Thursday, December 23, 2010

Lazy Thursday; or, The Chronic-what-cles of Narnia

The National Shrine of St. Therese of Lisieux is 15 minutes from my house, and this morning, my mom plus 4/7 of her offspring hit up the shrine's chapel for 11:30 Mass. This shrine and I have a long history together. Some of my earliest memories including frolicking on the 50-acre Carmelite estate, rooting about amongst the shrubbery with my sisters while my mom and her friends made a Rosary pilgrimage. Good times. Today's visit to the shrine was especially meaningful because in the months since my last visit, I studied St. Therese in Theology class, so I appreciated afresh the chance to scope out her personal belongings and relics in the attached museum. Of course I was the picture of decorum... until Lillian and I found the chair that Therese sat on to write Story of A Soul. We took a quick peek around and then reached out with one accord, past the velvet rope, to touch her seat. Oooh scandalous! When we were little, we used to touch all the statues. I don't know how we're still allowed in that place.

Mum ran some errands after that - I hid out in the car reading The Four Loves while she gathered groceries - but she hurt her leg on the cart and was weary by the time we got home. Some peace and quiet were in order for her, I thought, so I went through the house proclaiming, "I'm going to see Narnia! Who wants to come?" Soon I had corralled 3 of the little kids, plus Lillian, and the 5 of us set off on the perilous journey to the movie theater (perilous because it was icy, plus we accidentally left the Google-mapped directions at home). For some reason, nobody appreciated me singing about the Chronic-what-cles of Narnia to get us all in the Narnian mood and take our minds off the fact that we were lost. But in the end we were only 4 minutes late for the movie (not bad for us) and we all had a great time, except Angela, poor baby, who spent half the movie hiding her head in my lap. Sea serpents and sensitive 6-year-olds don't mix well, it seems.

I need to explain that I have read The Chronicles of Narnia approximately four million times, and The Voyage of the Dawn Treader used to be my favorite of the series. So the thought of seeing it on screen for the first time (other than that disastrous 1989 attempt that I endured - and laughed at - as a child) was exciting but a little scary. What if they make Edmund and Caspian fight over Ramandu's daughter? What if they censor out Eustace's draconian transformation? I was prepared to become hostile and leave in a huff.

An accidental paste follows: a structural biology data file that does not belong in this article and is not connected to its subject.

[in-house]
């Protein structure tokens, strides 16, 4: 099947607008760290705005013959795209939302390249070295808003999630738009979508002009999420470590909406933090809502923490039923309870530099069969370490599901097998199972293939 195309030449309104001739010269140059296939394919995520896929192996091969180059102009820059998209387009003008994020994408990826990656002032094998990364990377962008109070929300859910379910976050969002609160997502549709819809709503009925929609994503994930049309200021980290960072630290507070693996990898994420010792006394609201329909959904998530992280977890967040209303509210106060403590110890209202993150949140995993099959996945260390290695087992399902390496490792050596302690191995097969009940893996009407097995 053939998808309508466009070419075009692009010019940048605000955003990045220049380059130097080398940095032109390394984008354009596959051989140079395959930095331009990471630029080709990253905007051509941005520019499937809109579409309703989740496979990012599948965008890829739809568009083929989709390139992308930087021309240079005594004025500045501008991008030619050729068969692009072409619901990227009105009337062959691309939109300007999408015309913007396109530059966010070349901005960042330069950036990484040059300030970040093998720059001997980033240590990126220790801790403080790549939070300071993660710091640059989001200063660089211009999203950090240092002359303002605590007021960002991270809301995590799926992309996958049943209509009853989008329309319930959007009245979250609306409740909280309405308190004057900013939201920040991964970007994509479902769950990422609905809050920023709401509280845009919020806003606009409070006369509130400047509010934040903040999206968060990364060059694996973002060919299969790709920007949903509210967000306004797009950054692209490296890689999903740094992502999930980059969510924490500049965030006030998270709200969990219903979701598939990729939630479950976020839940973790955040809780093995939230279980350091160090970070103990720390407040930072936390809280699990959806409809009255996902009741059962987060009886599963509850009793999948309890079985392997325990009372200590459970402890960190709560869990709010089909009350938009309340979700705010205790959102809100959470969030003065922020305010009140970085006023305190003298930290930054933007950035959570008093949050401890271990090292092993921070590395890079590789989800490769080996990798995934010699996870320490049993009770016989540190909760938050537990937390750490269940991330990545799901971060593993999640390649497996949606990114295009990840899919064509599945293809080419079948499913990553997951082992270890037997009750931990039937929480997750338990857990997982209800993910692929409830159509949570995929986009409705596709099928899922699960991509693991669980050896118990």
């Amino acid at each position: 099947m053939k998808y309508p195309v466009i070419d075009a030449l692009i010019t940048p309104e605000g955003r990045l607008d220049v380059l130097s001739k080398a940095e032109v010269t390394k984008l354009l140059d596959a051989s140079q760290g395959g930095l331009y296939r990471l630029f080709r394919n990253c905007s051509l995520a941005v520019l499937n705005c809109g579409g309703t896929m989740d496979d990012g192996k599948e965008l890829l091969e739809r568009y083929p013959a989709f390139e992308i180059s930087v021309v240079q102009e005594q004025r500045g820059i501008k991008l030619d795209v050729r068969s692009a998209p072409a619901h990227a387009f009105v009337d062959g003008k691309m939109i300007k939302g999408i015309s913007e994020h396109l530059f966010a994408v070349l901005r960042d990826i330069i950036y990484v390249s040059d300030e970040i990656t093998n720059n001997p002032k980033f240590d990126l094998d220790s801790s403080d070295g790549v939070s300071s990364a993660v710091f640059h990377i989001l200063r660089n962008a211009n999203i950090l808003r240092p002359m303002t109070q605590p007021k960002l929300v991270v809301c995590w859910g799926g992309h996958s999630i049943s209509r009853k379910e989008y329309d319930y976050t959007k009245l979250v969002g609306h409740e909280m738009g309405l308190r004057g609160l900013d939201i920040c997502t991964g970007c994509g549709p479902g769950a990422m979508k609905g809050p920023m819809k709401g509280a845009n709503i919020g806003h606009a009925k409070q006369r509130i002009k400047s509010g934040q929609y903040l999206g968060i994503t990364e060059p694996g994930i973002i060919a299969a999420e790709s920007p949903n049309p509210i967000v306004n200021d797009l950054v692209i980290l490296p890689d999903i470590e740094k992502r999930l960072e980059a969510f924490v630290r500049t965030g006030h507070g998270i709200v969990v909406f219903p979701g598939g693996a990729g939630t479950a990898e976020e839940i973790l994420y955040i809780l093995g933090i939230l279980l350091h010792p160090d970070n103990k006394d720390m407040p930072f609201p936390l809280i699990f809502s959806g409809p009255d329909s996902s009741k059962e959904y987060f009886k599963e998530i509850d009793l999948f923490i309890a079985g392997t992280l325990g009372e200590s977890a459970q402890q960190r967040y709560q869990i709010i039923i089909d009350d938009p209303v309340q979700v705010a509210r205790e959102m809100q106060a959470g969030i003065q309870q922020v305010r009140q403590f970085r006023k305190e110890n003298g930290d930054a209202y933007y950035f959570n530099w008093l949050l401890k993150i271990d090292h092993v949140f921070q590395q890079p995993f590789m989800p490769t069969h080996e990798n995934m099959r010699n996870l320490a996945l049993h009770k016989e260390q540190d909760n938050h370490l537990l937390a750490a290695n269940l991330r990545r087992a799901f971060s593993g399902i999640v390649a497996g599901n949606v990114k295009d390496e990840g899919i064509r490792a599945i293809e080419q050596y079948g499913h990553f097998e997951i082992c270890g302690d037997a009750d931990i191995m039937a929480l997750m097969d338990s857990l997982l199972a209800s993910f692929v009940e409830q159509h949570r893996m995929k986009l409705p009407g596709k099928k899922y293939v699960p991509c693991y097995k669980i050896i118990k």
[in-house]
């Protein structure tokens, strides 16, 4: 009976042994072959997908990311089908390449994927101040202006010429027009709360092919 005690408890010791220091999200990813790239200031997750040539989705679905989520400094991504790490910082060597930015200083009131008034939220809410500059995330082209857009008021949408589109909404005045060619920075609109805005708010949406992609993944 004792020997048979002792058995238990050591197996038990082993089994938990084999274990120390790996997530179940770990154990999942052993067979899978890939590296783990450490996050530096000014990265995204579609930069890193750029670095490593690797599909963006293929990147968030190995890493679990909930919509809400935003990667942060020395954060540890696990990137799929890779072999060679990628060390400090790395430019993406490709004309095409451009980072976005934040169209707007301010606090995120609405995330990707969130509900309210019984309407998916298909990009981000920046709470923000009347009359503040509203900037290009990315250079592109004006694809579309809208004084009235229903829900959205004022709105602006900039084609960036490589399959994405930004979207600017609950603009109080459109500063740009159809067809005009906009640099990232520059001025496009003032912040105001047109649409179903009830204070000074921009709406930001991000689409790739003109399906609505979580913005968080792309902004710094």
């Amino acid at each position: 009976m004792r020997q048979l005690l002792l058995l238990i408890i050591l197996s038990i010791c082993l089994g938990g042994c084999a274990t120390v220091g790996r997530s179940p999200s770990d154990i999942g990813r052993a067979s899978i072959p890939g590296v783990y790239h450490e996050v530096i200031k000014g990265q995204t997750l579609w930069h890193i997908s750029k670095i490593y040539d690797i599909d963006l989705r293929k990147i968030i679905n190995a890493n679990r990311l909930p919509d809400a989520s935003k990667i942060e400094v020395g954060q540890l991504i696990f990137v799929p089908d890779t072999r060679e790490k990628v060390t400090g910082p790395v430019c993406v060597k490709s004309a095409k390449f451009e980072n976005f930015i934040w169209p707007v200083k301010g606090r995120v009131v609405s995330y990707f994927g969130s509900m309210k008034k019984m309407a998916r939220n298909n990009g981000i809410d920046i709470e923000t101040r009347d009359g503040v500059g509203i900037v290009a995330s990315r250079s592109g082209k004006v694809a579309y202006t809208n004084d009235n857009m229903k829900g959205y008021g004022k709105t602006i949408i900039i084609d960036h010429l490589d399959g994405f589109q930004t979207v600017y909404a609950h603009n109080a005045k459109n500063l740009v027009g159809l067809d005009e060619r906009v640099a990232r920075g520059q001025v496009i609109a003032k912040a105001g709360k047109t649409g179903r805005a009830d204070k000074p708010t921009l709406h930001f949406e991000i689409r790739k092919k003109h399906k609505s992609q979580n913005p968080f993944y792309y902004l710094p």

Instead, I found myself fighting back tears the whole time, often unsuccessfully. I used to live and breathe Narnia. Lillian and I played Narnia every single day, and tyrannized Cathy and Maria into being Peter and Edmund (we were always such thoughtful big sisters). My third grade teacher called Lillian and me "Narnian princesses" (mind you, this was the same woman who acquiesced to my request to be called Princess Leia for 3 months). Seeing my childhood dreams... a huge part of my world... right up on the screen in front of me, live and in 3D, was a lot for my heart to handle. If they had yelled, "For Aslan! For Narnia!" one more time, I would have been a weeping mess. As it was, I got away with just enough tears that my 8-year-old brother will be making fun of me for the rest of the week. Awesome.

On that note, Merry Christmas!


  1. Get right out of town! A Beastie Boys-esque spoof involving the Chronicles of Narnia? Never have two more disparate genres been more successfully drawn together. Absolute hilarity! I needed that laugh today, thank you.

    Coming from a fellow Narnian (and by that I mean that my first heartfelt prayer as a child was directed to Aslan) I too found the film very moving. Reepicheep, who is one of my personal heroes, was heads and tails (how apt!) better than his unfortunate portrayal in Prince Caspian. More than anything his steadfast affection lays the foundation for Eustace's undragoning (pray tell, miss, which love would that be: phila, eros, storge, or agape? ;0). Certainly Aslan did the deep claw work, but Reep helped bring Eustace to the place where he could receive it. I wish they had not adapted that scene so much. I suppose I should think more of the affect on little eyes that might be watching, but I wanted a more vivid undragoning, and I especially wanted Eustace thrown into a pool of water--he goes in a dragon comes out a boy. Hooray for Baptism! Oh well, it is Hollywood and we can't have it all I guess. But nevertheless, I agree, what we got was good.

  2. Brian, thank you for the thoughtful comment. I'm so glad you enjoyed the video; it's an old favorite of mine. I too was disappointed with the undragoning scene, although Reepicheep certainly lived up to my highest standards for his character in this film. Given Eustace's extreme unpleasantness, I'd say Reepicheep practiced truly Christian agape more than the affection of storge, but the matter is open to debate. What would you say, good sir?